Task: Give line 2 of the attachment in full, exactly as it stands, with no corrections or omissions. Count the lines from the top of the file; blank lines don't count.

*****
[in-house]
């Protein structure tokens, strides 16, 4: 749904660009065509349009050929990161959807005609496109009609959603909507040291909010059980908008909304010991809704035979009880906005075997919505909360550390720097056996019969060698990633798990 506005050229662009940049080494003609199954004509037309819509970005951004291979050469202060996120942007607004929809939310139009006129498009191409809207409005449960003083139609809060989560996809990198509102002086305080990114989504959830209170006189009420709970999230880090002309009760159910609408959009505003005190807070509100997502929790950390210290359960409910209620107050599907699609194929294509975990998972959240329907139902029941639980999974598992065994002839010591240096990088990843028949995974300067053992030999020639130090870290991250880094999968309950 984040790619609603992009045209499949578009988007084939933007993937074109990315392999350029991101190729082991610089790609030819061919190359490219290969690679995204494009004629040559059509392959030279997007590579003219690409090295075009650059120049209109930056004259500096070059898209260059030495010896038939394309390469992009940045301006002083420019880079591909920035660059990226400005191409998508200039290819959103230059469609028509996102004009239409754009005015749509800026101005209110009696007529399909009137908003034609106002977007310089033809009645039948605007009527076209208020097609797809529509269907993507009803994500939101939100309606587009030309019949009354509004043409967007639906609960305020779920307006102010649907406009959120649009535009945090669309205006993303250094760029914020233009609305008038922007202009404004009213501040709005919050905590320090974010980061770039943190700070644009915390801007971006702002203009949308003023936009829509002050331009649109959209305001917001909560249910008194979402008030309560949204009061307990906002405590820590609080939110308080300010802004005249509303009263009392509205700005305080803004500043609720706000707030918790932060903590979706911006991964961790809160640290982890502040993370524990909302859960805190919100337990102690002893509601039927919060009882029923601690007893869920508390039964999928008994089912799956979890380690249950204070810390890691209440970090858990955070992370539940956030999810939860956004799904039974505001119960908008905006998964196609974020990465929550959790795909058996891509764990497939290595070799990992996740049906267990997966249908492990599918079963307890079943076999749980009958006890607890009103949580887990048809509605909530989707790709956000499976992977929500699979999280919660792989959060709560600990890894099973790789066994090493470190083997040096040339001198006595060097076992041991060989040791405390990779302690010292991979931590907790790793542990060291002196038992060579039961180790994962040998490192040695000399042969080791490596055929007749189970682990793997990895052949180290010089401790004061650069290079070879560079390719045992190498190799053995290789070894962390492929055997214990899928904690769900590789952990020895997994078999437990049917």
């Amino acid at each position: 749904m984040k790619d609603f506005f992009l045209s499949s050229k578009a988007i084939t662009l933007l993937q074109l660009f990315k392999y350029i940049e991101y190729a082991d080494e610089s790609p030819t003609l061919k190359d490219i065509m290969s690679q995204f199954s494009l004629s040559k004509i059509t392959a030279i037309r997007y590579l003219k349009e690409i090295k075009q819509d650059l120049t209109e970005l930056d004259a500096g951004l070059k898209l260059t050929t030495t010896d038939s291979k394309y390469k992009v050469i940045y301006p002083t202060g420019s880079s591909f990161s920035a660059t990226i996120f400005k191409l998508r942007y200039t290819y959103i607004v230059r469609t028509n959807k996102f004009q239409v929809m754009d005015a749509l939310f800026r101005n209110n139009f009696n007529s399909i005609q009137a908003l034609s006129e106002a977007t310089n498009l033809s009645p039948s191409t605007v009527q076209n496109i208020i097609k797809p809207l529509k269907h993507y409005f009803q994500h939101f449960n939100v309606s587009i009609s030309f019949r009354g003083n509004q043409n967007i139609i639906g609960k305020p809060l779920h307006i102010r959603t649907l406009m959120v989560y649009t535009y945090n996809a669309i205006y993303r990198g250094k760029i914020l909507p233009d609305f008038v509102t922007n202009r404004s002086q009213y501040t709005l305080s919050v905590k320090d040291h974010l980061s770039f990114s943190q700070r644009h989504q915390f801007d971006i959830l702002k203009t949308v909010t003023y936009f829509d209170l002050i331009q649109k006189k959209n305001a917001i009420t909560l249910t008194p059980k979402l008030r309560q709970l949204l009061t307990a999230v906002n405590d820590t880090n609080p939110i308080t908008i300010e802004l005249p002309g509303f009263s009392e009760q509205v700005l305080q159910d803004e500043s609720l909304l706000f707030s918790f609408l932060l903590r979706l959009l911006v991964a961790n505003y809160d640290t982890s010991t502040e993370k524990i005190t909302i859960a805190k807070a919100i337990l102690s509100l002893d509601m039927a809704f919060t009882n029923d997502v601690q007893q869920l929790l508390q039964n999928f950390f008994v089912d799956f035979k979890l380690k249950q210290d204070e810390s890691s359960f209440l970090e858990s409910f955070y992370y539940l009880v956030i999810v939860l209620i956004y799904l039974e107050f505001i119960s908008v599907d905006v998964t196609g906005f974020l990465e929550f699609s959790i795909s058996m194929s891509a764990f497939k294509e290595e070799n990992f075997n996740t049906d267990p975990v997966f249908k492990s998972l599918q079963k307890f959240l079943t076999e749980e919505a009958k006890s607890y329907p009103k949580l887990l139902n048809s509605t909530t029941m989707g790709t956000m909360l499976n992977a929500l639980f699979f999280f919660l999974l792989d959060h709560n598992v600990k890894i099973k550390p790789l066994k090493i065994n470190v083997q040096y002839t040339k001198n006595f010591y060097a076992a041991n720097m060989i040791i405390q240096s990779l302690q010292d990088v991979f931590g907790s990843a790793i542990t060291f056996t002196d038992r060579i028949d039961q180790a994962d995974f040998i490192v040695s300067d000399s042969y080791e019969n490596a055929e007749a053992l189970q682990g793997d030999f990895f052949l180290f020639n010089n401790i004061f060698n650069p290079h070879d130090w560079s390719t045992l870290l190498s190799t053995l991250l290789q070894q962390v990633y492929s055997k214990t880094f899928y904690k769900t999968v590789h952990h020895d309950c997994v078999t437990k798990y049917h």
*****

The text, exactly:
């Protein structure tokens, strides 16, 4: 749904660009065509349009050929990161959807005609496109009609959603909507040291909010059980908008909304010991809704035979009880906005075997919505909360550390720097056996019969060698990633798990 506005050229662009940049080494003609199954004509037309819509970005951004291979050469202060996120942007607004929809939310139009006129498009191409809207409005449960003083139609809060989560996809990198509102002086305080990114989504959830209170006189009420709970999230880090002309009760159910609408959009505003005190807070509100997502929790950390210290359960409910209620107050599907699609194929294509975990998972959240329907139902029941639980999974598992065994002839010591240096990088990843028949995974300067053992030999020639130090870290991250880094999968309950 984040790619609603992009045209499949578009988007084939933007993937074109990315392999350029991101190729082991610089790609030819061919190359490219290969690679995204494009004629040559059509392959030279997007590579003219690409090295075009650059120049209109930056004259500096070059898209260059030495010896038939394309390469992009940045301006002083420019880079591909920035660059990226400005191409998508200039290819959103230059469609028509996102004009239409754009005015749509800026101005209110009696007529399909009137908003034609106002977007310089033809009645039948605007009527076209208020097609797809529509269907993507009803994500939101939100309606587009030309019949009354509004043409967007639906609960305020779920307006102010649907406009959120649009535009945090669309205006993303250094760029914020233009609305008038922007202009404004009213501040709005919050905590320090974010980061770039943190700070644009915390801007971006702002203009949308003023936009829509002050331009649109959209305001917001909560249910008194979402008030309560949204009061307990906002405590820590609080939110308080300010802004005249509303009263009392509205700005305080803004500043609720706000707030918790932060903590979706911006991964961790809160640290982890502040993370524990909302859960805190919100337990102690002893509601039927919060009882029923601690007893869920508390039964999928008994089912799956979890380690249950204070810390890691209440970090858990955070992370539940956030999810939860956004799904039974505001119960908008905006998964196609974020990465929550959790795909058996891509764990497939290595070799990992996740049906267990997966249908492990599918079963307890079943076999749980009958006890607890009103949580887990048809509605909530989707790709956000499976992977929500699979999280919660792989959060709560600990890894099973790789066994090493470190083997040096040339001198006595060097076992041991060989040791405390990779302690010292991979931590907790790793542990060291002196038992060579039961180790994962040998490192040695000399042969080791490596055929007749189970682990793997990895052949180290010089401790004061650069290079070879560079390719045992190498190799053995290789070894962390492929055997214990899928904690769900590789952990020895997994078999437990049917």